Ali and his Attitude to Adversaries
When we review history, we can see how kings and governors and those in power reacted to those in disagreement with them. They not only prevented others to express their opposing views, but also suppressed as many as they could by imprisonment, torture and bloodshed. However, Amir al-Mu’minin (PBUH) presents a different role model in responding to opposition and behaving with enemies.
The history tells us that after the general body of Medina’s population paid their allegiances to Amir al-Mu’minin (PBUH), Ammar Yasir came to him and said, “O Master of believers! People from all levels of the city have come to confirm your mastership and submit to you as their Imam. But there are a number of minorities whom have not done so. If you would agree, we could invite all of them to come and pay their allegiances to your new government like others.”
Amir al-Mu’minin replied, “O Ammar! The one who does not want to see us, we do not need anything from him. Then why should we meet him?”
Contributing to the conversation, Malik Ashtar said, “O Master of believers! Inviting the people who are in disagreement with you is good for the government. When they come and offer oath to you in public, then there won’t be any excuse to draw their swords on you later in future. The people are now obedient to you for their own sake –as they have offered their oath to you in public- and this way you have considered your government’s sake while you encourage the rest of people to offer oath and be in agreement with you. ”
Imam Ali (PBUH) responded, “Malik! I know the people better than you do. Allow them to do whatever they wish.”
And therefore, Amir al-Mu’minin (PBUH) did not force his government’s oppositions to pay their allegiances. As a matter of fact Imam Ali’s (PBUH) lenient reaction was not exclusive to those who only criticized him in words or those who did not speak about their disagreement in public; he even had an exceptionally soft reaction to those who were harshly opposing the government in public. For example, Imam Ali’s (PBUH) patience in dealing with Khawarij, who were one of the most clear groups which opposed his government, is very obvious.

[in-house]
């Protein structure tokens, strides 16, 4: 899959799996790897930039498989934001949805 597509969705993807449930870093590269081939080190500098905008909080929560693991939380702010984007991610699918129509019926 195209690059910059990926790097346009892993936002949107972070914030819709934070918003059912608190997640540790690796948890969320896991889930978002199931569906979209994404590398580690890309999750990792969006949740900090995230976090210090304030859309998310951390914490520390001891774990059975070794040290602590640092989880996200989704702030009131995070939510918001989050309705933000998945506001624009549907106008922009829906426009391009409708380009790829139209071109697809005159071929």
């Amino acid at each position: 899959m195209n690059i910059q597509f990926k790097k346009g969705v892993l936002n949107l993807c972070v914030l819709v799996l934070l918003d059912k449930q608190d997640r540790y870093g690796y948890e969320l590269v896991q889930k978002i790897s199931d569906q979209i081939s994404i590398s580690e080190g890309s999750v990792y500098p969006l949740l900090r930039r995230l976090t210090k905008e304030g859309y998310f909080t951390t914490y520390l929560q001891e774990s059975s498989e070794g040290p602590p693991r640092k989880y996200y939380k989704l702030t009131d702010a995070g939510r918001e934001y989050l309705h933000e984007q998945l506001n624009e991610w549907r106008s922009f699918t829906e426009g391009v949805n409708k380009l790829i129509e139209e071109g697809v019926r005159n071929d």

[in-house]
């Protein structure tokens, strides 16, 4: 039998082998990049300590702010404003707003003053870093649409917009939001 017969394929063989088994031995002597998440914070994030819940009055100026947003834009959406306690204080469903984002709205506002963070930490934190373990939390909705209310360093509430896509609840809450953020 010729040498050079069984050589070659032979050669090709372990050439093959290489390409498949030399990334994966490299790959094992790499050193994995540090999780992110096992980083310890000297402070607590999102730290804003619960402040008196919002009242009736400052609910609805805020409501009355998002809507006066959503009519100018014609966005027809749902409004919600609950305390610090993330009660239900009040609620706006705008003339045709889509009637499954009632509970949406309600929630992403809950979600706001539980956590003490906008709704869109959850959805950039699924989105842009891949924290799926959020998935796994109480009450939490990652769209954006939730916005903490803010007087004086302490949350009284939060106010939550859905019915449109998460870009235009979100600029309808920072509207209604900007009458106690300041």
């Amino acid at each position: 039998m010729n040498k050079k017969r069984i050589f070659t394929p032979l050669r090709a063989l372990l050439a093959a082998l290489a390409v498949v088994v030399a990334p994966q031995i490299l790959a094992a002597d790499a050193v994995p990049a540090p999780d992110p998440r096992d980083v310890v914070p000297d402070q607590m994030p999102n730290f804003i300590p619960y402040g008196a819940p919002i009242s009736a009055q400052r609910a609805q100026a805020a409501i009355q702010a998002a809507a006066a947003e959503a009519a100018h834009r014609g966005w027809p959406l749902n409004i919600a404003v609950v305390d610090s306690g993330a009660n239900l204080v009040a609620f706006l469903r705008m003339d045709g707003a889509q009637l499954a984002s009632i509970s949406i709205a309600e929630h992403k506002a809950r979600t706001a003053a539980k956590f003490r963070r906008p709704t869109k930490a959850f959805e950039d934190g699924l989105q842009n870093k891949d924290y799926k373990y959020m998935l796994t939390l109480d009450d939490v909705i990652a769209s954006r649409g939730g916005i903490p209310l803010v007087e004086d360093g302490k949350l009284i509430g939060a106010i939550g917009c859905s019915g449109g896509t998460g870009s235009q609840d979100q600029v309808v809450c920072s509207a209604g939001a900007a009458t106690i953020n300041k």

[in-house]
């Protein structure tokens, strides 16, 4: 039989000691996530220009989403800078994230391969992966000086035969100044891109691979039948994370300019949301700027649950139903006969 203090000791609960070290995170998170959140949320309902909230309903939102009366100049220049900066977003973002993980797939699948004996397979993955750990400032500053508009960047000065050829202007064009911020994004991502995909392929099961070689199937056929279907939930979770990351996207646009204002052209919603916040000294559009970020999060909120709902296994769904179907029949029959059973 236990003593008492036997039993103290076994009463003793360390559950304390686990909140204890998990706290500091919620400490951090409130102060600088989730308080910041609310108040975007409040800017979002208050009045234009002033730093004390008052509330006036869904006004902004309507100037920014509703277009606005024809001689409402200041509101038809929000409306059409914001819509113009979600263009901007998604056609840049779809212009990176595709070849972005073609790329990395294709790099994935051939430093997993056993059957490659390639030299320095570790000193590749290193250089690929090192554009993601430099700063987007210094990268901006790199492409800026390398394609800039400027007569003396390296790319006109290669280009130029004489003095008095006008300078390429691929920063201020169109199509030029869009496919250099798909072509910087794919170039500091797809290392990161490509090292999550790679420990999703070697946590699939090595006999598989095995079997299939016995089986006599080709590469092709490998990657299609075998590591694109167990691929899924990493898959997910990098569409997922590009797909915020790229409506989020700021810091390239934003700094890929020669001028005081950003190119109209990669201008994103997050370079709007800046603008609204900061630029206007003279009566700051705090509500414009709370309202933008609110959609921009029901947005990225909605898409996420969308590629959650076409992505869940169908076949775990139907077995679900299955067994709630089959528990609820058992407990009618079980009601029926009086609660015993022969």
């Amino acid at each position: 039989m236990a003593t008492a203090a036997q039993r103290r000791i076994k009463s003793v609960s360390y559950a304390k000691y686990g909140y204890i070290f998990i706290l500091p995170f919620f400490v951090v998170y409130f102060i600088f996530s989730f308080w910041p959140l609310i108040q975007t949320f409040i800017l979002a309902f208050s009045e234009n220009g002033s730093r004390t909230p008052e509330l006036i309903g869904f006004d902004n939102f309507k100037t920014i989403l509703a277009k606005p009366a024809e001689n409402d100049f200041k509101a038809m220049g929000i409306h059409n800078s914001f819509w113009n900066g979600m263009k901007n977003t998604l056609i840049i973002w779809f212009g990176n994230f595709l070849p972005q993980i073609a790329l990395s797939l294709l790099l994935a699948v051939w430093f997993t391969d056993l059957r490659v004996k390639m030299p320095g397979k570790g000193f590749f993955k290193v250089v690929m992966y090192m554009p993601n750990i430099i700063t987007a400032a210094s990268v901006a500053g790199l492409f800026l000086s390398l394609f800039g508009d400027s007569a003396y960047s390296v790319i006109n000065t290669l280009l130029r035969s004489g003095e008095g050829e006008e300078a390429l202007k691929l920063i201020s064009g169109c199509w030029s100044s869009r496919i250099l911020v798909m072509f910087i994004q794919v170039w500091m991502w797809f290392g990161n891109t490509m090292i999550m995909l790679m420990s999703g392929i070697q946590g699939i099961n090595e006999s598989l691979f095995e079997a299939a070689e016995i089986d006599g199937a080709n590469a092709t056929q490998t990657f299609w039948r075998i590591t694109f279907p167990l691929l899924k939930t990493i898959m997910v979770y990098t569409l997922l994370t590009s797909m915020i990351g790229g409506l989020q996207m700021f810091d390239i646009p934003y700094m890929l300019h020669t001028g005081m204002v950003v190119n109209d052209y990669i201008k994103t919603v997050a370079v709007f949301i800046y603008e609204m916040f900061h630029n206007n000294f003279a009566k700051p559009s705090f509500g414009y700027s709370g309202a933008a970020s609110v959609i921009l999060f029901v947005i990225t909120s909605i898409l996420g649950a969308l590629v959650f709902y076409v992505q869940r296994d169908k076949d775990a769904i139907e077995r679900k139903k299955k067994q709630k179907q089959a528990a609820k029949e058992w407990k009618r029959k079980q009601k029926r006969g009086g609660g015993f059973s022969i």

One day a group of Khawarij entered the mosque of Kufa to disrupt Imam’s speech with repetitive slogans. While Amir al-Mu’minin (PBUH) was delivering his speech one of them stood up and yelled, “There’s no rule but Allah’s rule”; then another yelled from another corner, “There’s no rule but by Allah”; a third person said the same thing immediately and then a group of them stoop up among the people and shouted the same slogan over and over during Imam’s speech.
Amir al-Mu’minin (PBUH), patiently bared their oppositions. Then he turned to people and said, “It is a true slogan which they want to use for their wrong doing.” He turned to the opposing group (Khawarij) and continued, ”As long as you don’t use your swords and stay with us we shall give you three principal rights:
1. We will not prevent you to attend the prayers in the mosque.
2. We will not void or withhold your rights to public’s-treasury (Beit al-Maal).
3. We will not start any war against you unless you start one.” (1)
Therefore, what distinguishes Imam Ali’s (PBUH) short governing era from others’ is simply his leniency, patience and his divine approach in interacting with those who oppose and criticize him; whether those who kept their animosity in heart or those who declared they opposition toward him in public. Such merciful and magnanimous behavior is only result of Amir al-Mu’minin’s (PBUH) global view toward people and governing. He viewed the people he ruled first as humans and brothers before he recognized who approves and disapproves. This matter can be seen in his letter to Malik Ashtar (appointed governor of Egypt by Imam Ali (PBUH)),
“Habituate your heart to the mercy for people and the affection and kindness for them. Do not stand over them like greedy beasts who feel it is enough to devour them, since people are of two kinds, either your brother in religion or one like you in creation. They will commit slips and encounter mistakes. They may act wrongly, willfully, or by neglect. So, extend to them your forgiveness and pardon in the same way as you would like Allah to extend his forgiveness and pardon…” (2)
Indeed, true Islam is what its true leader shows us in practices…
(The above is a selection taken from “Behavioral Models from Imam Ali (PUBH)”, by Muhammad Dashti)
Roshd Website offers its condolences to all and especially to you dear friend on the 21st of Ramadan, the martyrdom anniversary of the manifestation of patience and kindness, the heavenly Imam, Imam Amir al-Mu’minin Ali ibn Abi Talib (PBUH).
1. Tarikh Tabari, vol. 4, p. 53
2. Nahj al-Balaghah, Letter 53
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